First of all I got rid of openAL because it was just giving me a headache, and decided to only use the SDL_Mixer. The SDL_Mixer bug mentioned in a previous post, where there was a sound delay, was easily fixed when I realized I was using the wrong version of the SDL.dll file (after a couple hours of troubleshooting). Fixing this then spawned another glitch with the level editor crashing randomly when using it. I'm not sure why the new dll brought this glitch out, but it was caused by a memory problem that I missed in the code, so I guess it was a good thing that it happened.
I fixed a problem with pushable objects in the game from way back in the beginning. Somewhere between the friction levels of each tile and the way the entities update their velocity, an object on top of a block being pushed would not 'ride' it correctly. It would slowly move to the side. This was the worst glitch to fix of all and gave me a major headache and I'm probably going to have nightmares about it tonight, so the only thing I'm going to say is that I fixed it. Ok? It's fixed so let's just move on.
This is probably what I'm dreaming about right now, except in my dream this scene takes place in hell and the devil is poking my brain with little needles.
I also discovered a small glitch in the original platforming code, also something I haven't touched since close to when the project first started (besides slight modifications). I don't like messing with this stuff to much when we are this far along (mainly because one wrong move could mess everything up!) and I thought it was going to take a very long time and be a nightmare to fix but it actually turned out that I was able to fix it in a very short amount of time with not too many problems. So I thought that turned out to be pretty cool and I also awarded myself 100 programmer bonus points for doing such a good job.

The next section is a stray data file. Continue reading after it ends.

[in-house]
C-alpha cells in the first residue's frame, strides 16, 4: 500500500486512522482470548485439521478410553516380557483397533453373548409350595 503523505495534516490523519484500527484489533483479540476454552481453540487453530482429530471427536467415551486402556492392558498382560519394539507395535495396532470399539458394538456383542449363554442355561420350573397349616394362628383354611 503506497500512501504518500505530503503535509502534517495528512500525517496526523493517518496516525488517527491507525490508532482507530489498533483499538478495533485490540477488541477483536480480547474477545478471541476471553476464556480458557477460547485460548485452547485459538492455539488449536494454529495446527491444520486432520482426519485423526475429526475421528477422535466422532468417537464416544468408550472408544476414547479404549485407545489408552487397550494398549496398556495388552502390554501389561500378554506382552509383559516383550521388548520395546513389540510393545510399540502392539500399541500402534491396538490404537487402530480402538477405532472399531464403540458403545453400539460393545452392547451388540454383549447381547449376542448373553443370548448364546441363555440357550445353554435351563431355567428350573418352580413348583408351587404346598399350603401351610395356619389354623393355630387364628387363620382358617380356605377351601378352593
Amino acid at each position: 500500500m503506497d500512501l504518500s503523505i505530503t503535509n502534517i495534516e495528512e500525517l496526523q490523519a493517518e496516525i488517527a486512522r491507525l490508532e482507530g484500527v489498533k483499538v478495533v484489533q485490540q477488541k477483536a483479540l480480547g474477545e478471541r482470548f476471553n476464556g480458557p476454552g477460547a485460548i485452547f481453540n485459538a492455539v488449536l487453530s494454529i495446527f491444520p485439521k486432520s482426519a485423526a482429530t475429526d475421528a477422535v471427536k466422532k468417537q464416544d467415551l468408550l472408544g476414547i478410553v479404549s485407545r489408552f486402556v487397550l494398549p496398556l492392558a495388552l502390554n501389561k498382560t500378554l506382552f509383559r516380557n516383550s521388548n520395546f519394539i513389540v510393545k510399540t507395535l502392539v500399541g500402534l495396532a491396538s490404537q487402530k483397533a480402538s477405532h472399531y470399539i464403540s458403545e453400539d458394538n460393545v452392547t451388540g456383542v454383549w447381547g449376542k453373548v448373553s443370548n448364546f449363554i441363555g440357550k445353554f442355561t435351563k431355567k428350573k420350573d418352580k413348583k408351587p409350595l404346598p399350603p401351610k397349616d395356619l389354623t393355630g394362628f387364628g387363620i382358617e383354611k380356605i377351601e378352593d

So I'm pretty pumped right now about this. The one thing that was very helpful, and I would recommend anyone who is working on a large project to do, is to keep a log of every single time you change something or add something new to the game. I have been doing this for the past couple months and it is very useful when it comes to fixing glitches. A lot of my glitches come from changing something and not realizing how that change affects something else, so when I discover one of these types of glitches, I go back to the last version where the glitch wasn't there (since I make backups of the game and all source files almost every day) , and look through my log to see what I changed since then to see what may have caused it. (Now I'm just hoping the changes I made to fix these glitches didn't cause new ones!)
In other news, we are still working on the Grasslands area we've added in some enemies and are prettying it up a bit more. I'll probably update the video of rescuing the dog once we get the enemies in. Stay sharp!